Australian police dating site
And many of the scammers aren't even in the United States."In the process of going back and forth, a scammer is going to try to figure out what makes a person tick, what their vulnerable spots are," said Jenny Shearer, an FBI spokeswoman.Others suggested some photos could be considered child pornography, as they were taken when the subject was under age.The original poster of the thread wrote they hadn't taken most of the images personally, but had been saving and archiving the pictures for years."Because a victim has legitimate feelings, they might be inclined to offer financial support for this person." For Best, it all started when she signed up for a free online dating site called mingle2.A man calling himself "John" messaged her and through daily phone calls and messages on Facebook, he gained her trust.The site posted a defiant notice in response to requests that photos be removed this week, saying victims would likely never be able to have the images scrubbed entirely from the Internet.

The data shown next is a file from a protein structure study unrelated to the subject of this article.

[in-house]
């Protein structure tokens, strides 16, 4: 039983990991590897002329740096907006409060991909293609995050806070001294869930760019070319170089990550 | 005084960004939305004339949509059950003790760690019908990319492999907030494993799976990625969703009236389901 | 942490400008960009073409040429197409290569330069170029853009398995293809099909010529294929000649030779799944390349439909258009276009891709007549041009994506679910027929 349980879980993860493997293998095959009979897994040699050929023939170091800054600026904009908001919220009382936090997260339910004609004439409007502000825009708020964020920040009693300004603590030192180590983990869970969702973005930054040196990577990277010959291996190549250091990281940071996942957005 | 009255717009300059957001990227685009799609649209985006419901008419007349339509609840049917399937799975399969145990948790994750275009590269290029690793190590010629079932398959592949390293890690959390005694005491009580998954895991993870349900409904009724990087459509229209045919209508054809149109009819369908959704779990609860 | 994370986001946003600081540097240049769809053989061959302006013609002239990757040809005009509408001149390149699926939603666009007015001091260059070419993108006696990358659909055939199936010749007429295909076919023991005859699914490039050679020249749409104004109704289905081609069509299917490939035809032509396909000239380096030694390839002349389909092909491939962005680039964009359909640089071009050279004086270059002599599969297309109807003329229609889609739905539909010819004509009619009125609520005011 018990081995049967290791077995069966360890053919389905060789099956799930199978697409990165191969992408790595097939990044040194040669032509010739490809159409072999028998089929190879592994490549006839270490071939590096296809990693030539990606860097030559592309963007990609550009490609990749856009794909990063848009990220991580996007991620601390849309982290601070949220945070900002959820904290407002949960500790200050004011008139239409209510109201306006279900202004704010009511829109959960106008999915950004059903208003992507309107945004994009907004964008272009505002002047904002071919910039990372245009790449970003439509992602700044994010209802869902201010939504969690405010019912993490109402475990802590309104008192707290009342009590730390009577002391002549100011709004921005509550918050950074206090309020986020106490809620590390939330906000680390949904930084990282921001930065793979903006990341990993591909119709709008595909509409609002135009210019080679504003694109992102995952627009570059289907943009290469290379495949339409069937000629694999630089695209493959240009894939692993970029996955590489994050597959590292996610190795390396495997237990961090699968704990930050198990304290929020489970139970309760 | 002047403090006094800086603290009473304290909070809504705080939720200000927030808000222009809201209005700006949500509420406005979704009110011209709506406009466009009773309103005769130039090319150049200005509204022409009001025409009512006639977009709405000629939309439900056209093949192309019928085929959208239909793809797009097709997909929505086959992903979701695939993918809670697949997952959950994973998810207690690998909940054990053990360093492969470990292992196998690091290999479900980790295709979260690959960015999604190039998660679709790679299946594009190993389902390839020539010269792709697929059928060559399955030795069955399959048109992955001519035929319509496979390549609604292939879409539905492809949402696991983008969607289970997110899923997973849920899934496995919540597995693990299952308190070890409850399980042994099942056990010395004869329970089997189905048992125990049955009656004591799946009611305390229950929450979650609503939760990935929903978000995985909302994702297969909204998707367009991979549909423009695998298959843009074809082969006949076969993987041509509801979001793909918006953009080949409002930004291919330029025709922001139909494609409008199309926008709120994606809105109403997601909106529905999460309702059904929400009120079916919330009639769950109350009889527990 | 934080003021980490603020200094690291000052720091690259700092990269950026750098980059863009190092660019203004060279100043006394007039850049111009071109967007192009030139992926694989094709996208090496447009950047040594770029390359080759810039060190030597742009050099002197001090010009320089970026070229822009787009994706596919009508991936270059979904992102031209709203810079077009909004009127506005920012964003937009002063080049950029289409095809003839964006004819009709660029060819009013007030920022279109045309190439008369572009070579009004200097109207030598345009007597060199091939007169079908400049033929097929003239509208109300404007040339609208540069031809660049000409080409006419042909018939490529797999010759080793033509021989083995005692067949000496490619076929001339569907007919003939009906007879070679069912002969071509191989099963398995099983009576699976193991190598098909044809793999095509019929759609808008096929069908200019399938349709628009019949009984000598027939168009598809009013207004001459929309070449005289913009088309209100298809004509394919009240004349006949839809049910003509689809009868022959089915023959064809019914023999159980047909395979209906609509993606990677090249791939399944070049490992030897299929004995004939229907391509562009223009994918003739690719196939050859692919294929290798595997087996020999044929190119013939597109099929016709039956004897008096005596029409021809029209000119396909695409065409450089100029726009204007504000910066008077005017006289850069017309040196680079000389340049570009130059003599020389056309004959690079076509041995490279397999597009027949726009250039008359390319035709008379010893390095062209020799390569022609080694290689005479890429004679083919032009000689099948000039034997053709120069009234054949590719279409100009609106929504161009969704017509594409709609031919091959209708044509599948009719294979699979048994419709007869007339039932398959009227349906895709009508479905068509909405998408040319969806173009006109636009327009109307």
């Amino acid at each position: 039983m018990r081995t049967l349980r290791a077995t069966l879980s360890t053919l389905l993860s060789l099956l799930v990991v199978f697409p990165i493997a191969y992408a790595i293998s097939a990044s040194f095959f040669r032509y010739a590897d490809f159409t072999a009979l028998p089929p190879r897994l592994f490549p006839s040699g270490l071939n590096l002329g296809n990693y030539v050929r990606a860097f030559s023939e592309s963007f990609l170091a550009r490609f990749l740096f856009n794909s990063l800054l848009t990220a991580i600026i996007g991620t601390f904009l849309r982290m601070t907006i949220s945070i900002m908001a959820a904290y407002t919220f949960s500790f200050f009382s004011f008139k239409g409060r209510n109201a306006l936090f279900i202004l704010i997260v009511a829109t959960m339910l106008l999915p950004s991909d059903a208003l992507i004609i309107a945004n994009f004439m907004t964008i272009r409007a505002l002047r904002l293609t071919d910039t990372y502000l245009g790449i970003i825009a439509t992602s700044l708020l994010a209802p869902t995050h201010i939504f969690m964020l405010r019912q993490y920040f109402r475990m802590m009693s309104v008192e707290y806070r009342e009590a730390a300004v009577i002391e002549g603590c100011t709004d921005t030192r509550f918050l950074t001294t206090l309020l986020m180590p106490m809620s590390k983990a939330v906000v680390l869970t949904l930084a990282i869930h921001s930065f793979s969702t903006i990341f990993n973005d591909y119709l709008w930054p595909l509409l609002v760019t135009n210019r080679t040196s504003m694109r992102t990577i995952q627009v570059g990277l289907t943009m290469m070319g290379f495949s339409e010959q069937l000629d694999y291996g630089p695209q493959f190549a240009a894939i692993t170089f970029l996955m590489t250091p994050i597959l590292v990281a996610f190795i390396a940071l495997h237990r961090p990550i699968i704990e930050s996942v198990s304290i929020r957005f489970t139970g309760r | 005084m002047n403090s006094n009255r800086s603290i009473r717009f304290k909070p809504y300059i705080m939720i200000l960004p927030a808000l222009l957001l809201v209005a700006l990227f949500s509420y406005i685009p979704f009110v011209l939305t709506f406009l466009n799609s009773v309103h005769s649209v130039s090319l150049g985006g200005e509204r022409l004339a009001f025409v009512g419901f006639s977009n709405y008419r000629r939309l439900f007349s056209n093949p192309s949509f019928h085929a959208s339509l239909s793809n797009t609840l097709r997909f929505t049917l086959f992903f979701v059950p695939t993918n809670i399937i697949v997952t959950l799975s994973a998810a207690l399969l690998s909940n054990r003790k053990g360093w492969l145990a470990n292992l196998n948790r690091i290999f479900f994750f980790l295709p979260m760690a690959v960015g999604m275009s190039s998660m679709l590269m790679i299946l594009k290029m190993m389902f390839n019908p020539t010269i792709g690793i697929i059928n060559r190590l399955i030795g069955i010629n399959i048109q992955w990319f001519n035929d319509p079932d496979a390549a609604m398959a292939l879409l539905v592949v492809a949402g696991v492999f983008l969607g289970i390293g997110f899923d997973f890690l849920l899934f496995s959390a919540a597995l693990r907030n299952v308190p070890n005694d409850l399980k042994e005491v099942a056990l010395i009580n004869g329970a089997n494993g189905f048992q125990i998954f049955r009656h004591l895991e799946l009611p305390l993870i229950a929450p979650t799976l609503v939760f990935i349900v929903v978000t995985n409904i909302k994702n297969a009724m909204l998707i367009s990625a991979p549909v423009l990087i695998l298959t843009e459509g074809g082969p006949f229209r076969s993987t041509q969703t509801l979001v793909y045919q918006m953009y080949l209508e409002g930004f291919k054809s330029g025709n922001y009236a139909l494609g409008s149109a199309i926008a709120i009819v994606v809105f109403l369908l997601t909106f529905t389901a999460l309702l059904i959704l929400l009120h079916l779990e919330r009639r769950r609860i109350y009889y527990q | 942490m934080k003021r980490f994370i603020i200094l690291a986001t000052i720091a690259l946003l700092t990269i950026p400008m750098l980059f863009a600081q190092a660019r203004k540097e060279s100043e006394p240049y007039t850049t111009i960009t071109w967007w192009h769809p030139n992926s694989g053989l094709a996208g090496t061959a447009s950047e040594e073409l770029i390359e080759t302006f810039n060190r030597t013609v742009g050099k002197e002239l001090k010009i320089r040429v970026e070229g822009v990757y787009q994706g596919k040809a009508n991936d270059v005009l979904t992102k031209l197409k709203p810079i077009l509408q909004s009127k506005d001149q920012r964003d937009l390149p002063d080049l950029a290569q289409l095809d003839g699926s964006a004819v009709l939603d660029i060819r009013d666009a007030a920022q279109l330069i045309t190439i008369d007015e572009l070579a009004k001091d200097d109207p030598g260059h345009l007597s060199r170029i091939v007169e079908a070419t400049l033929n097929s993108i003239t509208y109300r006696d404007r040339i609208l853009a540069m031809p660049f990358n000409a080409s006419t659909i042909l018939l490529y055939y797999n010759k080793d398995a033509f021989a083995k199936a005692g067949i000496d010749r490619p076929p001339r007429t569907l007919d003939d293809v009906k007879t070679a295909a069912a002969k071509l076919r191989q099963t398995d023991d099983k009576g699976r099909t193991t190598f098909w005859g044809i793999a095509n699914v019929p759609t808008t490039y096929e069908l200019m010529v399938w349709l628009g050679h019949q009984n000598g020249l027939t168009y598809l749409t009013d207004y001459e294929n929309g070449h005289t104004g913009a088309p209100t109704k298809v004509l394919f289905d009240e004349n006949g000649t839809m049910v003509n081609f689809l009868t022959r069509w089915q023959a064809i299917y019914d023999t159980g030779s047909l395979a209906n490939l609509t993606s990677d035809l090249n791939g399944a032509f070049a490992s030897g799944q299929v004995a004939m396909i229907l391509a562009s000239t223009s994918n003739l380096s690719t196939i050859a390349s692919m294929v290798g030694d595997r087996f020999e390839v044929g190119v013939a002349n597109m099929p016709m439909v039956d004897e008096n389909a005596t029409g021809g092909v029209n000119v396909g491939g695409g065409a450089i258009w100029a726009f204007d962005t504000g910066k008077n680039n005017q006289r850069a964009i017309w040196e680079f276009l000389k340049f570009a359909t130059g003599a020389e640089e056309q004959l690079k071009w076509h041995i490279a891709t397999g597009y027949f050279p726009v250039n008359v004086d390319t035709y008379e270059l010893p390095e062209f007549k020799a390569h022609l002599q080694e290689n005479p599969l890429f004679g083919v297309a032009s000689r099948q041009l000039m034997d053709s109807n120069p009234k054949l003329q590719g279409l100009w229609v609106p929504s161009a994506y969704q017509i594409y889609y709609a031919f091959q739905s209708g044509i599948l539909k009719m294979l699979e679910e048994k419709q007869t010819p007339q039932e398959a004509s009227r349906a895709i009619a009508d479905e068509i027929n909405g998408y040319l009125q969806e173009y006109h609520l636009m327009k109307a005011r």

A South Australian police spokesperson confirmed they are investigating the matter, and told it is a crime for anyone to transmit or possess naked pictures of a person under 17, with penalties of up to 10 years in prison.When he told her days later he couldn't afford to eat, Best gave in, wiring him two 0 payments. soldiers serving abroad, then ask for money to purchase laptops, international phones or a plane ticket home so their fake relationship can continue. Army's Criminal Investigation Command says they receive hundreds of reports every month from people fooled by phony service members.But as he continued to push for money, Best realized something was off. but who says they're stuck outside of the country and in need of money is a popular ploy among scammers. Some even claim they need money for medical expenses from combat injuries. "We cannot stress enough that people need to stop sending money to persons they meet on the Internet and claim to be in the U. military," Chris Grey, the Army CID's spokesman said in a statement.There have now been around 30 reports submitted to the Australian Cybercrime Online Reporting Network and Crime Stoppers by people who have identified their own photo on the site, or by family members and friends, he said.The local police have also contacted the federal government's Australian Communications and Media Authority, in an attempt to communicate with its overseas counterparts about what can be done, he added.